Essex and cricket. You could talk for hours. Travel down to Chelmsford and it’s never a dull experience at the Cloudfm County ground; where anticipation, exhilaration and determination are synonymous with heavy hitting and sell-out crowds.
Except Essex and trophies don’t particularly mix together well. In 15 years the Eagles have never once won the Natwest T20 Blast. And the last time the county held an ODI trophy was all the way back in 2006.
So watching them becomes more hope than expectation. Against Hampshire two months ago, sat a few metres behind the boundary, was an experience and a half in itself. With Ravi Bopara nearly salvaging the match late on!
It’s that ‘nearly’ aspect which creates the phrase ‘oh here we go again’. Yet towards the end of last year momentum and eventual pandemonium, set the ground on the bank of the River Chelmer alight, as Essex defied the odds and achieved history.
Foxes or Eagles?
Set your clock back to 2010. New Zealand’s Andre Adams had taken the most wickets for champions Nottinghamshire (he’s now 43). Whilst Mark Ramprakash clocked up the most runs in the division. In style, Essex had just crashed out of County Championship’s Division One after winning a poultry two games out of 16. Something needed to change.
It wouldn’t be a quick fix though. Year in year out Essex failed to catapult themselves back into the promised land. Finishing agonisingly close on numerous occasions.
Then in 2016, in preparation for yet another year in Division Two, Leicester City achieved the impossible and won the Premier League. You can guess what happened next.
Essex hadn’t won the County Championship since 1992, the days when Graham Gooch strolled out onto the crease. But on the 25th anniversary, a newly promoted side aimed to stay up.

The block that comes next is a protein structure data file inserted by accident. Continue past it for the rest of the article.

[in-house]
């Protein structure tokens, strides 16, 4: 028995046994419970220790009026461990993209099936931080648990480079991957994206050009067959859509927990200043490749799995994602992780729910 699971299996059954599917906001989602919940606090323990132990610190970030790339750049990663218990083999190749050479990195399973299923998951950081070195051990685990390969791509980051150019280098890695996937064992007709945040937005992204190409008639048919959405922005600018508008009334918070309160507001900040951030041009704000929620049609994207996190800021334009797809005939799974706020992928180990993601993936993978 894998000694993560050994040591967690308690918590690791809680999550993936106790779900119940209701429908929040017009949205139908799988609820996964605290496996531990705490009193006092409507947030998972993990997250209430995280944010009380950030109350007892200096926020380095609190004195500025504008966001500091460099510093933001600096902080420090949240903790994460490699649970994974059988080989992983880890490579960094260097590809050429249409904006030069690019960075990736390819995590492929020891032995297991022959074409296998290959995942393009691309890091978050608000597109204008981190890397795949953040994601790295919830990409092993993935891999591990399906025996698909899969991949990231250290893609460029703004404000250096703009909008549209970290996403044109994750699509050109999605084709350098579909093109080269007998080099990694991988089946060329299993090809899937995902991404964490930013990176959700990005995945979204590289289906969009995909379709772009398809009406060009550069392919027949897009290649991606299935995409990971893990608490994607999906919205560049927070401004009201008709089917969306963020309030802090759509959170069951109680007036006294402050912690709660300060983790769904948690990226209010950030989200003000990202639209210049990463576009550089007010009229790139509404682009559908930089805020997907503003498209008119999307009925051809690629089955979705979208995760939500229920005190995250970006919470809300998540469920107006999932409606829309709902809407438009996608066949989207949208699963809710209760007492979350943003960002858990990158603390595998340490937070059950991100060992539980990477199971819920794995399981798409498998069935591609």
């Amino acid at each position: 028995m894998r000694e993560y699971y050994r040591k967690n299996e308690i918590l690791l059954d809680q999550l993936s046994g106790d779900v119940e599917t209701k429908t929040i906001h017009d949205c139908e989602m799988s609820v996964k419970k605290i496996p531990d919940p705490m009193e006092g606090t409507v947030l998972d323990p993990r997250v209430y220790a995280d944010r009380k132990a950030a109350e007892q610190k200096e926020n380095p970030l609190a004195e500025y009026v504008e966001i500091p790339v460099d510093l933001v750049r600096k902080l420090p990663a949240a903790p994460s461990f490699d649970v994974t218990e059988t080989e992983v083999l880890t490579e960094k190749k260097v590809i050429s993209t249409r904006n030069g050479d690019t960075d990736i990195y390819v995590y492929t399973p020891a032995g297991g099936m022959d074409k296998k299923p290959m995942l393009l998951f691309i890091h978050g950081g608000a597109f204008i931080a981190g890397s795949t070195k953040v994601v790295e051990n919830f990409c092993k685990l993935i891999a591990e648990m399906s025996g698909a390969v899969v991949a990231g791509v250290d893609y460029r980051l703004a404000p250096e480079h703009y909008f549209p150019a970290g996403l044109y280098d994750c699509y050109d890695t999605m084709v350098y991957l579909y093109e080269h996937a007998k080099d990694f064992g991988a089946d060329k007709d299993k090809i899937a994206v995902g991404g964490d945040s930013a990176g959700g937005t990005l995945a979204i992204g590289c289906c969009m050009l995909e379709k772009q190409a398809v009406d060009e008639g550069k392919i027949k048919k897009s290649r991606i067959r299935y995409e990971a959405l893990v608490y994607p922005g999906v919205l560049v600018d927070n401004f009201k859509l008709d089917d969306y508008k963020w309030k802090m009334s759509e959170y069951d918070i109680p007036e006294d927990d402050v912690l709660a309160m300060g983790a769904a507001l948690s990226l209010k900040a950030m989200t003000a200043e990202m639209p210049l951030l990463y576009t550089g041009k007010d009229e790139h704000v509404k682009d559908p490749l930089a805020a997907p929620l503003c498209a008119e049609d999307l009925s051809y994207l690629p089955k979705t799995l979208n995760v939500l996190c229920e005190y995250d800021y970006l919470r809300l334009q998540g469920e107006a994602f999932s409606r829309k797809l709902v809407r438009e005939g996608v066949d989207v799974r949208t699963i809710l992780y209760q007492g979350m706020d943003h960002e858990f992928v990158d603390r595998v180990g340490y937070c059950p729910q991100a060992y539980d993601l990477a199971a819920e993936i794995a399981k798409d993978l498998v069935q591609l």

Over the weeks that goal altered ever so slightly. Win after win after win. Three consecutive triumphs by an innings. Jamie Porter and Simon Harmer caused mayhem across the country with their fluid bowling flexibility on pitches so dry they made the Sahara Desert look like a tropical oasis.
Played 14. Won 10. Lost 0. A stat for the ages. The favourites to be relegated had only gone and won the whole thing. It summed up Essex really. A positive attitude combined with an inspirational aptitude that caught cricket fans by surprise.
Hitting cameras but not boundaries
To anyone who thought that Essex’s County Championship victory would change the pattern of drought within the short format of the game hadn’t regularly viewed Essex in the short format of the game.
Inconsistency has plagued the Eagles. So it’s unfortunately not a surprise that Essex find themselves second bottom of the T20 Blast South League. The exact position where they finished last year.
To sum up the situation (and it’s pretty depressing) the highlight of the year came from former Kent all-rounder Matt Coles, who achieved a pretty mean feat in forcing a cameraman to take evasive action against, ironically, Kent.
The concept of Edgbaston and Finals Day continues to be a pipe dream but drama and desire go hand in hand when watching Essex.